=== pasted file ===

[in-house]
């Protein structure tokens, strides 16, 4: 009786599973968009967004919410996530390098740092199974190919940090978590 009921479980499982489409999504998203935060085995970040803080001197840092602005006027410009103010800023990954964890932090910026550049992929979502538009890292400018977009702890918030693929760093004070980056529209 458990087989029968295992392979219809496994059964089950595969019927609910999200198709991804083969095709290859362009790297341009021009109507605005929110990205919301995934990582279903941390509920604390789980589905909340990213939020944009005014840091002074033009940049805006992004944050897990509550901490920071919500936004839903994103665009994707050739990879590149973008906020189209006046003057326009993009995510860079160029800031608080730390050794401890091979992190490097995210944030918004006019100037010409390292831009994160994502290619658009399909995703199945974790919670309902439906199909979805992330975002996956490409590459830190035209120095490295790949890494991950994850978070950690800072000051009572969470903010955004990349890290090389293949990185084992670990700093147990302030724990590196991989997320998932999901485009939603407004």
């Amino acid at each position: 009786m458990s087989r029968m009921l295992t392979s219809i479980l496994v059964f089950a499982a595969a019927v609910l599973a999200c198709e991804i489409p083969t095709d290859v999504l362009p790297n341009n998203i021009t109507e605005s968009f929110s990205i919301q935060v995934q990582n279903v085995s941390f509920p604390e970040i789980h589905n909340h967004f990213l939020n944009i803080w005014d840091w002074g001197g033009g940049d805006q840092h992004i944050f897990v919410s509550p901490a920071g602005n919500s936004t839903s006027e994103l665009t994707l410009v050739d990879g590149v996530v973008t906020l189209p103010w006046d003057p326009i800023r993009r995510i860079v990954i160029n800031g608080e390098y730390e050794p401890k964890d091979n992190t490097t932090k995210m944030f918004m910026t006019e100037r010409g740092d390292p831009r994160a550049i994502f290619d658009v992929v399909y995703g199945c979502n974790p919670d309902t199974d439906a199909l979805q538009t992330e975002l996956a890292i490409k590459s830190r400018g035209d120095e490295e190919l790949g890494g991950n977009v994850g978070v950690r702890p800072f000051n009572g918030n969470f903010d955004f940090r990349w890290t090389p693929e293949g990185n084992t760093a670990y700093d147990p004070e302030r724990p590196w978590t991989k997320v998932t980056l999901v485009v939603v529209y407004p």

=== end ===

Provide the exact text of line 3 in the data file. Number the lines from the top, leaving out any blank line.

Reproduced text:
């Amino acid at each position: 009786m458990s087989r029968m009921l295992t392979s219809i479980l496994v059964f089950a499982a595969a019927v609910l599973a999200c198709e991804i489409p083969t095709d290859v999504l362009p790297n341009n998203i021009t109507e605005s968009f929110s990205i919301q935060v995934q990582n279903v085995s941390f509920p604390e970040i789980h589905n909340h967004f990213l939020n944009i803080w005014d840091w002074g001197g033009g940049d805006q840092h992004i944050f897990v919410s509550p901490a920071g602005n919500s936004t839903s006027e994103l665009t994707l410009v050739d990879g590149v996530v973008t906020l189209p103010w006046d003057p326009i800023r993009r995510i860079v990954i160029n800031g608080e390098y730390e050794p401890k964890d091979n992190t490097t932090k995210m944030f918004m910026t006019e100037r010409g740092d390292p831009r994160a550049i994502f290619d658009v992929v399909y995703g199945c979502n974790p919670d309902t199974d439906a199909l979805q538009t992330e975002l996956a890292i490409k590459s830190r400018g035209d120095e490295e190919l790949g890494g991950n977009v994850g978070v950690r702890p800072f000051n009572g918030n969470f903010d955004f940090r990349w890290t090389p693929e293949g990185n084992t760093a670990y700093d147990p004070e302030r724990p590196w978590t991989k997320v998932t980056l999901v485009v939603v529209y407004p």